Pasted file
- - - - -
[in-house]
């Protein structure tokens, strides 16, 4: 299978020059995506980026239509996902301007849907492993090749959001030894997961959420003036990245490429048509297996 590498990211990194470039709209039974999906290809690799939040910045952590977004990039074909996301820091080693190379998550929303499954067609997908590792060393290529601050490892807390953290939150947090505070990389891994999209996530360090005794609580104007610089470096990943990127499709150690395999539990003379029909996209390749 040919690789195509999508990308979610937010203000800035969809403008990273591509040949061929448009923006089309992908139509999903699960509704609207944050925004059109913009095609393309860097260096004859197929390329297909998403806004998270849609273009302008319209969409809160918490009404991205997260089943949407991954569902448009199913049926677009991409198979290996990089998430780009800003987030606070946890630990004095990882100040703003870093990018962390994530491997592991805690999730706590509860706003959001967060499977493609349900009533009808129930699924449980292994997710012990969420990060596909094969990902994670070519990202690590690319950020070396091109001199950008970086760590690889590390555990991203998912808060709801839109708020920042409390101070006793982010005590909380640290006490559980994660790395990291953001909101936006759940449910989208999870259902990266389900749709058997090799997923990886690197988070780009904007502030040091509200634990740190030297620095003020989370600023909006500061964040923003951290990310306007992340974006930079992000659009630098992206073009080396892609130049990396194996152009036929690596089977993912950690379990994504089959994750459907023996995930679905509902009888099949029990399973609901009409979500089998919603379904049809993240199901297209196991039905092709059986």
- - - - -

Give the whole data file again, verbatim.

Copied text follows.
[in-house]
């Protein structure tokens, strides 16, 4: 299978020059995506980026239509996902301007849907492993090749959001030894997961959420003036990245490429048509297996 590498990211990194470039709209039974999906290809690799939040910045952590977004990039074909996301820091080693190379998550929303499954067609997908590792060393290529601050490892807390953290939150947090505070990389891994999209996530360090005794609580104007610089470096990943990127499709150690395999539990003379029909996209390749 040919690789195509999508990308979610937010203000800035969809403008990273591509040949061929448009923006089309992908139509999903699960509704609207944050925004059109913009095609393309860097260096004859197929390329297909998403806004998270849609273009302008319209969409809160918490009404991205997260089943949407991954569902448009199913049926677009991409198979290996990089998430780009800003987030606070946890630990004095990882100040703003870093990018962390994530491997592991805690999730706590509860706003959001967060499977493609349900009533009808129930699924449980292994997710012990969420990060596909094969990902994670070519990202690590690319950020070396091109001199950008970086760590690889590390555990991203998912808060709801839109708020920042409390101070006793982010005590909380640290006490559980994660790395990291953001909101936006759940449910989208999870259902990266389900749709058997090799997923990886690197988070780009904007502030040091509200634990740190030297620095003020989370600023909006500061964040923003951290990310306007992340974006930079992000659009630098992206073009080396892609130049990396194996152009036929690596089977993912950690379990994504089959994750459907023996995930679905509902009888099949029990399973609901009409979500089998919603379904049809993240199901297209196991039905092709059986």